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Food Policy Councils Advance Regional Approaches to Strengthen Food Systems

News Type College News

Through a cooperative agreement with the U.S. Department of Agriculture’s Agricultural Marketing Service (USDA AMS), researchers at The Ohio State University John Glenn College of Public Affairs recently announced that they have launched a collaborative research project to support the creation and management of food policy councils (FPCs) working at a regional scale to strengthen food and agriculture development.

FPCs bring together diverse stakeholders in the food system to collaboratively foster food and agriculture development. They have been instrumental in launching initiatives to tackle issues such as farm economic viability, food security and access, social equity, and environmental sustainability in the food system.

The majority of FPCs bring together stakeholders within a single city or county. However, there is growing recognition that effective food system development requires collaborative approaches that expand beyond the political borders of individual cities or counties. Regional FPCs engage public, private and citizen stakeholders across multiple counties and/or states to create more comprehensive policy solutions.

“Regional food policy work has emerged as a promising approach to developing equitable, sustainable and vibrant food and agriculture systems,” explained Jill Clark, the project lead and an associate professor of public administration in the Glenn College.

Yet implementing regional FPCs presents unique challenges.

“There is need for more resources and information to support food system practitioners working at this scale, including strategies and best practices for equitably engaging diverse stakeholder across larger regions,” Clark said.

Over the 18-month collaborative research project, researchers at Ohio State will collaborate with USDA AMS, the Johns Hopkins Center for a Livable Future, Colorado State University and food policy practitioners from 11 regional FPCs as part of a community of practice to explore effective strategies for regional food system development. Findings and resources from this research will contribute to the creation of training and technical assistance materials to guide local practitioners in the development of regional work and inform the deployment of $400 million in additional funding that the USDA is investing in regional food and agriculture development.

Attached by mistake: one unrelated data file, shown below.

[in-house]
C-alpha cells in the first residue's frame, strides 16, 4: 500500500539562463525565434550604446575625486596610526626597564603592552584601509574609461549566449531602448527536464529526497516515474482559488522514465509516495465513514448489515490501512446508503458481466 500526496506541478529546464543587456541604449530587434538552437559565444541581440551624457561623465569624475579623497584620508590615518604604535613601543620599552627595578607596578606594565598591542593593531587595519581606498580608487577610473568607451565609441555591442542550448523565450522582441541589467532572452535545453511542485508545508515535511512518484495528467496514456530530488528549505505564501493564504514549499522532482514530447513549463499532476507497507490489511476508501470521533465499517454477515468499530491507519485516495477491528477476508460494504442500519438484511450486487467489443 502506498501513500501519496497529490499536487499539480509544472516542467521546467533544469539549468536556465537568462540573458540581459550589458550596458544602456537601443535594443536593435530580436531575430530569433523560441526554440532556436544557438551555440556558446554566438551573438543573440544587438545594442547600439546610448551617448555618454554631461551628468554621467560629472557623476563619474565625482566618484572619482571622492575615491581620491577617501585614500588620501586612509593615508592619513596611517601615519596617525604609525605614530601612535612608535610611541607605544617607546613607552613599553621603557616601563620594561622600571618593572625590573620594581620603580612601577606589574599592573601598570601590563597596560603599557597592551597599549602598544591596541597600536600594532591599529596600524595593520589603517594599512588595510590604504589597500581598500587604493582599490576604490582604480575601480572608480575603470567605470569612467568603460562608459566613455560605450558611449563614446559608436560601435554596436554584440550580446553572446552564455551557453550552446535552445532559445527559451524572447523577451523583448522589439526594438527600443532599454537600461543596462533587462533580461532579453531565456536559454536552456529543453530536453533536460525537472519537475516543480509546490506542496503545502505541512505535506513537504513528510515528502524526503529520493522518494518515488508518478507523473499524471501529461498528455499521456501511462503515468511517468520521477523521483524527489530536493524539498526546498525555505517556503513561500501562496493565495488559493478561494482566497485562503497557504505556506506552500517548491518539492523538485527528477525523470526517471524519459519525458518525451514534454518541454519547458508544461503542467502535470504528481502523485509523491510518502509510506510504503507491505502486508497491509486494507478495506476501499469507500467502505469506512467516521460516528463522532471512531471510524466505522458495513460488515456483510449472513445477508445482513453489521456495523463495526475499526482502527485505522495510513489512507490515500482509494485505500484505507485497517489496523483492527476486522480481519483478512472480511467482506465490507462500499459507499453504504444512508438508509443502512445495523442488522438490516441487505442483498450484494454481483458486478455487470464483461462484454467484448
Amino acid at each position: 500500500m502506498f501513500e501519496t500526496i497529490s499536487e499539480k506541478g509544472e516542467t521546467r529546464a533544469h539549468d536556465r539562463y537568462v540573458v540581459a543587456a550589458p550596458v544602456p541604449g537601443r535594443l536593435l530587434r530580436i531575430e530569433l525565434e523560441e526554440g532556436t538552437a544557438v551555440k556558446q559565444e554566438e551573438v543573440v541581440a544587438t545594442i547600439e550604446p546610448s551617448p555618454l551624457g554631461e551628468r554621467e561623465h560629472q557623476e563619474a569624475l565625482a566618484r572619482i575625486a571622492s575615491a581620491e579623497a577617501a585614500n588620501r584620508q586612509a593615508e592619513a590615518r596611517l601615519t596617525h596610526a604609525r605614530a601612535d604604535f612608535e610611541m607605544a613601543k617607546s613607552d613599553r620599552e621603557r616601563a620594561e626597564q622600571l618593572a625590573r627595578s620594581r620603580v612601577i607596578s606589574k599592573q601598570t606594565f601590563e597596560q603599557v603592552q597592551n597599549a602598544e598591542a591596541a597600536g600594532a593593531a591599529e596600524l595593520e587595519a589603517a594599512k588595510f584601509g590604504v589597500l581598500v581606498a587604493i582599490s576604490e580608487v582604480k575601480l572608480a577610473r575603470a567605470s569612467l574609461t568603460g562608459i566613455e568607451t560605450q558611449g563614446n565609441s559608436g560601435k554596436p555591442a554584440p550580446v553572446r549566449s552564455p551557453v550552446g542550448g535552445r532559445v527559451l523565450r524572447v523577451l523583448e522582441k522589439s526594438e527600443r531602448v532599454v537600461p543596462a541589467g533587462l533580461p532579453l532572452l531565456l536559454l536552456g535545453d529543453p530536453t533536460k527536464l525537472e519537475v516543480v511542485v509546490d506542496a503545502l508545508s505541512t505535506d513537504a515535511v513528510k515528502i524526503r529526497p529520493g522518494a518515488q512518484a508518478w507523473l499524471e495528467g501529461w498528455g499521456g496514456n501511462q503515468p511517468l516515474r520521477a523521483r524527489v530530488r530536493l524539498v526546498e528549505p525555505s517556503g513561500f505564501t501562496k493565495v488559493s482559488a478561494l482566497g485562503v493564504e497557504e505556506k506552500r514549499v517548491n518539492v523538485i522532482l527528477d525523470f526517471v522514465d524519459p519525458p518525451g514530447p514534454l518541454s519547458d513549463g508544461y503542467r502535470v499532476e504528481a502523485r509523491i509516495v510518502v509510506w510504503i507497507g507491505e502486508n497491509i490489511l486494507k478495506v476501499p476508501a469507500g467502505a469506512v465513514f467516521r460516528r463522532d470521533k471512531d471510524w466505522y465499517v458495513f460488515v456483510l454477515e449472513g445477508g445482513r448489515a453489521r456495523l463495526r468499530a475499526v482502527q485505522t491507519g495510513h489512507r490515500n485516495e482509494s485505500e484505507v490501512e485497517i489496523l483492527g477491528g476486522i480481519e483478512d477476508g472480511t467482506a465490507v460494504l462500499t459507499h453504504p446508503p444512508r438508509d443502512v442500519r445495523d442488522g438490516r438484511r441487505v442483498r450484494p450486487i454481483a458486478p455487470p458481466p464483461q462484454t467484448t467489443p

FPCs and associated representatives participating in the community of practice include:

  • Boston Food Access Council (Massachusetts) – Cheryl Jean, Ryann Monteiro and Yasser Aponte
  • Cass Clay Food Partners (North Dakota/Minnesota) – Janice Tweet, Michelle Draxten and Noelle Harden
  • Columbia Gorge Food Security Coalition (Oregon/Washington) – Buck Jones, Sarah Sullivan and Sharon Thornberry
  • Food Policy Council for Fresno County (California) – Tara Sweeney, Natalie Caples and Rosemarie Amaral
  • Greater Cincinnati Regional Food Policy Council (Ohio) – Anna Haas and Madeline Chera
  • Hudson Valley Food System Coalition (New York) – Mary Ann Johnson, Megan Larmer and Sarah Salem
  • Just Foods Collaborative of Nash and Edgecombe Counties (North Carolina) – Kendrick Ransome and Mary Jane Lyonnais
  • Metropolitan Washington Food Policy Directors/Food Security Coordinators Work Group (Washington, D.C., Maryland, Virginia) – Lindsay Smith, Melissa Jensen, Michelle Caruso and Ona Balkus
  • NW Indiana Food Council (Indiana) – Anna Martinez, Anne Massie and Virginia Pleasant
  • Roanoke Foodshed Network (Virginia) – Katie Trozzo and Maureen McGonagle
  • Western Prairie Food, Farm and Community Alliance (Kansas) – Misty Jimerson and Sandy Rodgers